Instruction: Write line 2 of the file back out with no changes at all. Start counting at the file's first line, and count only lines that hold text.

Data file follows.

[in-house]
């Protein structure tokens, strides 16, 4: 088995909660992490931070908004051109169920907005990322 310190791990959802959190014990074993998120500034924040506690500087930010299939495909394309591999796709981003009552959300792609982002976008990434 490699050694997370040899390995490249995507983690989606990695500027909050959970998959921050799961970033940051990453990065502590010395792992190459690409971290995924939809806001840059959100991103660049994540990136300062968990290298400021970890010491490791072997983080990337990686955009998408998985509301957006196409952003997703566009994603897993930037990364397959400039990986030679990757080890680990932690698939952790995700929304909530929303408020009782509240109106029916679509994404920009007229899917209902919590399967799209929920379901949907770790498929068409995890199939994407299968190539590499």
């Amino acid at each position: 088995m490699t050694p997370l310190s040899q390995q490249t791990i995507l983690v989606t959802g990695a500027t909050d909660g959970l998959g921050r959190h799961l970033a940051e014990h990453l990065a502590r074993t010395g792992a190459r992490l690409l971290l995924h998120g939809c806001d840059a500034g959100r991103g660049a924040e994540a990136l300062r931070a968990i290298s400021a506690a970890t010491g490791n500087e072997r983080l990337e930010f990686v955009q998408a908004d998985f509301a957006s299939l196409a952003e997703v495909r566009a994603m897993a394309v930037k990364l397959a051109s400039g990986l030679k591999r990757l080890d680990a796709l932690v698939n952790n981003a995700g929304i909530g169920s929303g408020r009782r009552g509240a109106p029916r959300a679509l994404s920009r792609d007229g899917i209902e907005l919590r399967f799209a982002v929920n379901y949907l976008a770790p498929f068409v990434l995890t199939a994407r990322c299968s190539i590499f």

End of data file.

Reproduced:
């Protein structure tokens, strides 16, 4: 088995909660992490931070908004051109169920907005990322 310190791990959802959190014990074993998120500034924040506690500087930010299939495909394309591999796709981003009552959300792609982002976008990434 490699050694997370040899390995490249995507983690989606990695500027909050959970998959921050799961970033940051990453990065502590010395792992190459690409971290995924939809806001840059959100991103660049994540990136300062968990290298400021970890010491490791072997983080990337990686955009998408998985509301957006196409952003997703566009994603897993930037990364397959400039990986030679990757080890680990932690698939952790995700929304909530929303408020009782509240109106029916679509994404920009007229899917209902919590399967799209929920379901949907770790498929068409995890199939994407299968190539590499």